Jump to content
Your browser is out of date. It has known security flaws and may not display all features of this websites. Learn how to update your browser[Close]

Armchair investors

Brokers move to limit amateur traders’ Brexit losses

 See in other languages: 3  Languages: 3
Swissquote is keen not to get its fingers burned again (Keystone)

Swissquote is keen not to get its fingers burned again


Banks and professional traders are lining up to take advantage of volatility created by Britain’s vote on EU membership. Amateur investors are also looking to cash in during the June 23 vote, but this has made some online platforms wary of the losses they could rack up.

Swissquote, one of Switzerland’s largest online brokers with more than 230,000 client accounts, understands better than most the risks of “armchair investors” getting in over their heads. Last year it had to write off CHF25 million ($26 million) in bad debts when account holders were caught out by the central bank’s abandonment of the franc-euro peg.

With the Brexit vote looming, Swissquote is now determined to limit the size of clients’ bets by raising margin rates on certain foreign exchange trades from 1% to 5%. This means that traders using its platform must now put up five times more capital to cover the risk of trades going sour.

Using CHF50,000 of their own money, Swissquote users can now speculate on currency exchange rates to the tune of CHF1 million – instead of the normal CHF5 million ceiling.

Other online brokers have followed suit, including Cornér Bank’s platform Cornér Trader, the Geneva-based IG Bank and the Swiss branches of Saxo Bank.

The June 23 referendum in Britain represents the perfect conditions for traders: a planned event with a highly uncertain outcome (opinion polls are still divided on the result) that could bring big swings in market prices either way depending on the way votes are cast.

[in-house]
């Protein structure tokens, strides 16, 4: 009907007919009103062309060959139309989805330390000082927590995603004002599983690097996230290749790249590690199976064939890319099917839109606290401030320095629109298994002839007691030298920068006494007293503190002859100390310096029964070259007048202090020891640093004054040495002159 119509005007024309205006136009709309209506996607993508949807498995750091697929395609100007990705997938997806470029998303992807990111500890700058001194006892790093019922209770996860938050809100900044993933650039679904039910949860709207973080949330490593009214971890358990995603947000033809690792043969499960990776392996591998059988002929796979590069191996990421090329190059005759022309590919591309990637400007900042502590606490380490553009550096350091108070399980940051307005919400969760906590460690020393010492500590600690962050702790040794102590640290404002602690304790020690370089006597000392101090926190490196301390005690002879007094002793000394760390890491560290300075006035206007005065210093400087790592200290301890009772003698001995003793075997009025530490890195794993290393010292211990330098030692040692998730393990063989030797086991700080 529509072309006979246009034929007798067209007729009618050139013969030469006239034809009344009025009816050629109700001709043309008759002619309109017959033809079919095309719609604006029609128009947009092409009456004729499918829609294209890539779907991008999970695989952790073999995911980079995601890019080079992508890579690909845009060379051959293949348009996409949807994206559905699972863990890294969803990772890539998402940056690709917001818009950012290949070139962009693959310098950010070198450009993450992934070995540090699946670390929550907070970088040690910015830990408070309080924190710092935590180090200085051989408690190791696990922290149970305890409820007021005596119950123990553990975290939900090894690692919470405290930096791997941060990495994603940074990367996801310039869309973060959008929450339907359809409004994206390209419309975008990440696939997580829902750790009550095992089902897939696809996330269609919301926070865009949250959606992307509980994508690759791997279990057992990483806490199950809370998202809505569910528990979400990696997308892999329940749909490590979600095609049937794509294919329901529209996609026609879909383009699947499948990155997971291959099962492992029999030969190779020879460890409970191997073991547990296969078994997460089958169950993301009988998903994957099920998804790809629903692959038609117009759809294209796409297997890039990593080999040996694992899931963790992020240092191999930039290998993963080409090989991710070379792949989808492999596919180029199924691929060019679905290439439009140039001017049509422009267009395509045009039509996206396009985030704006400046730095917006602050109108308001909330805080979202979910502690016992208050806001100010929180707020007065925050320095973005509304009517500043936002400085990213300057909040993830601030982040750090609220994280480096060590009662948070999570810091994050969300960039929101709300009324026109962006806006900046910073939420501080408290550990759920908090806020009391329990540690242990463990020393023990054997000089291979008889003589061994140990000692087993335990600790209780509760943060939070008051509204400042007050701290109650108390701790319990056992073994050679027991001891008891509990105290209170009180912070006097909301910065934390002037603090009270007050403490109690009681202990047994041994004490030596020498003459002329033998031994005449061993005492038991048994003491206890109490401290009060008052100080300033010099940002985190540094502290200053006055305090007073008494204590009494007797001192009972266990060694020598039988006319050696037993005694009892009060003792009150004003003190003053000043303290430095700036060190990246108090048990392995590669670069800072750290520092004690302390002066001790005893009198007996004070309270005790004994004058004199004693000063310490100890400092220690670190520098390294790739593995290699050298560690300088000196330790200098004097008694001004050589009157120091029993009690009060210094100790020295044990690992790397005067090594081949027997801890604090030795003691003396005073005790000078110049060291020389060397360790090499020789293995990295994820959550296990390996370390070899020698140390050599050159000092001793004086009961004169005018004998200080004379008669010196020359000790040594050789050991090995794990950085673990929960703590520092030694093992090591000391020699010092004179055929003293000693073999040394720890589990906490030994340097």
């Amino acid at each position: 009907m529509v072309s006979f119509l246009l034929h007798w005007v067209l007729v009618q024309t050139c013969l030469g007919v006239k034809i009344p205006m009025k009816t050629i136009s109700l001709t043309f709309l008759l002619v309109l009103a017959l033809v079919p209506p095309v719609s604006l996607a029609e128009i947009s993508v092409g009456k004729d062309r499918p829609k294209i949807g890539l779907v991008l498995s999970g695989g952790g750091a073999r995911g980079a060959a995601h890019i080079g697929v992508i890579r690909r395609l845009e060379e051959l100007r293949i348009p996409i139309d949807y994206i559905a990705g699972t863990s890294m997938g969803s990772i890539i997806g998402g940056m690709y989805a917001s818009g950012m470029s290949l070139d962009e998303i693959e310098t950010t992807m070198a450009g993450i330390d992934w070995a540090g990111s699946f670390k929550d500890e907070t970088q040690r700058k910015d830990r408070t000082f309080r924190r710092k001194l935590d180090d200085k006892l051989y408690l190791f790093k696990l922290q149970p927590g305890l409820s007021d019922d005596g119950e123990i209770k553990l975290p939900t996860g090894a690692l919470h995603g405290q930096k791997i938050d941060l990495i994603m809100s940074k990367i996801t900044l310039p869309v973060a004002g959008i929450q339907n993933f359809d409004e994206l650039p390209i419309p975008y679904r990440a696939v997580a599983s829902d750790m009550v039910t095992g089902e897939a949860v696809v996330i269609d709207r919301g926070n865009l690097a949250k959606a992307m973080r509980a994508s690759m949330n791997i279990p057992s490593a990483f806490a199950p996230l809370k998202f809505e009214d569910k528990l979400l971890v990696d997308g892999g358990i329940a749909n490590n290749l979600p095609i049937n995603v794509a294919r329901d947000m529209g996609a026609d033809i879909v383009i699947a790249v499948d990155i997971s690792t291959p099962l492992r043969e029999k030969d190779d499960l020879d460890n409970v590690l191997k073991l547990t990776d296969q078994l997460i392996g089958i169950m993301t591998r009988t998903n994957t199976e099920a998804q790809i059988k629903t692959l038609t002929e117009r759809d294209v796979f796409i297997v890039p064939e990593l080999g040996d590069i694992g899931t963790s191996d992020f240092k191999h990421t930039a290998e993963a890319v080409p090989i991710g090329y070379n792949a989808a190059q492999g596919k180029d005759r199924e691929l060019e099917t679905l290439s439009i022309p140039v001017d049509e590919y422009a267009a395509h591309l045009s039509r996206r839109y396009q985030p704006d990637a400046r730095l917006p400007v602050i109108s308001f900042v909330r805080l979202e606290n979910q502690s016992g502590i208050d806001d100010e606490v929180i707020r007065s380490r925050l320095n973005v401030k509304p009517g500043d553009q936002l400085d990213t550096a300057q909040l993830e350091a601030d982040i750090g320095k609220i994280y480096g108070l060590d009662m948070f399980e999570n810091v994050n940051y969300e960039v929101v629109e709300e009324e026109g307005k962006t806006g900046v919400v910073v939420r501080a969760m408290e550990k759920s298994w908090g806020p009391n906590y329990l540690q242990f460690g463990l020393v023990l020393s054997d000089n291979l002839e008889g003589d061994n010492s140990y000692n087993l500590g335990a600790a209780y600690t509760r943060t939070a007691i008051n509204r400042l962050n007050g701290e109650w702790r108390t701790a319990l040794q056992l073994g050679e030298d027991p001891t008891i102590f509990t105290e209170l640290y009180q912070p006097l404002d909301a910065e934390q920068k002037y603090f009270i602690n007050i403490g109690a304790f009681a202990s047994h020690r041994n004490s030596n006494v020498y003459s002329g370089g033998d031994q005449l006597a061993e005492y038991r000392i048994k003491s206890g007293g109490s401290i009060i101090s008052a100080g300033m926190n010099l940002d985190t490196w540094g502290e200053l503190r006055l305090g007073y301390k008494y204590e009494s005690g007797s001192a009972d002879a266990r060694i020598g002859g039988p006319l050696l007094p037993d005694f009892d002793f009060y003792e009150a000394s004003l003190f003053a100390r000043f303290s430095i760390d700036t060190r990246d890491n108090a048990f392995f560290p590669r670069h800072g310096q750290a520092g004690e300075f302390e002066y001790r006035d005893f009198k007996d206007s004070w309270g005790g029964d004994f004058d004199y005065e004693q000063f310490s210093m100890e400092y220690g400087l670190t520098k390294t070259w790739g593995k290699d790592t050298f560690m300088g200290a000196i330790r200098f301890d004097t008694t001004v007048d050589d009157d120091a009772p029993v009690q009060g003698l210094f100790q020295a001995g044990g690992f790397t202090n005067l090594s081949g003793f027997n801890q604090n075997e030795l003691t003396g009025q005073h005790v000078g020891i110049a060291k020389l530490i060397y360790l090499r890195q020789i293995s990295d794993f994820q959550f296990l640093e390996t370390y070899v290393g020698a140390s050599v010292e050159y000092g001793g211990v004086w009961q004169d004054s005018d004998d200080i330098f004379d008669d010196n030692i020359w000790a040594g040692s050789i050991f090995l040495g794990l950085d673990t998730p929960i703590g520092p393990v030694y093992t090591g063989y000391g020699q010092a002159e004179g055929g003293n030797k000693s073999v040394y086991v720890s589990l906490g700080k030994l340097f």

Volatile exchange rates

The British pound has already lost 7% of its value against the Swiss franc since January. Some analysts believe the sterling could plunge 20% against the US dollar if the Brexit “Leave” campaign wins.

On top of that, Britain leaving the European Union would almost certainly depress the trading value of the euro. The franc recently hit six-month highs against the euro.

Alternately, a “Remain” vote would likely rally the British pound and reverse much of the downward pressure it has faced in the past few weeks of uncertainty.

In addition to foreign exchange trades, the bond and derivatives markets are also bound to see winners and losers come June 23. Professional traders, particularly in London, which is home to most of Europe’s investment bankers, are talking about Brexit as one of the most highly anticipated events in recent times.

Several media have pointed out that teams of traders in all major investment banks have been ordered to work through the night on Thursday. It is expected that results of the referendum will start drifting in at around 10pm Swiss time.

Swiss private banks have also been quietly enjoying some of the benefits of the pre-referendum uncertainty. Those investors who lack the risk appetite of investment bankers or day traders have been pulling their assets into safe havens, such as the Swiss franc.

Should Brexit become reality, Swiss private bankers expect the flow to expand into a flood of cash escaping the volatility.

“If you see major corrections, clients try to protect their assets first,” UBS head of wealth management Jürg Zeltner recently told Reuters. “A lot of clients sit on 30-plus per cent cash. So what they are going to do is just move that into what they will consider a safe haven.” 



All rights reserved. The content of the website by swissinfo.ch is copyrighted. It is intended for private use only. Any other use of the website content beyond the use stipulated above, particularly the distribution, modification, transmission, storage and copying requires prior written consent of swissinfo.ch. Should you be interested in any such use of the website content, please contact us via contact@swissinfo.ch.

As regards the use for private purposes, it is only permitted to use a hyperlink to specific content, and to place it on your own website or a website of third parties. The swissinfo.ch website content may only be embedded in an ad-free environment without any modifications. Specifically applying to all software, folders, data and their content provided for download by the swissinfo.ch website, a basic, non-exclusive and non-transferable license is granted that is restricted to the one-time downloading and saving of said data on private devices. All other rights remain the property of swissinfo.ch. In particular, any sale or commercial use of these data is prohibited.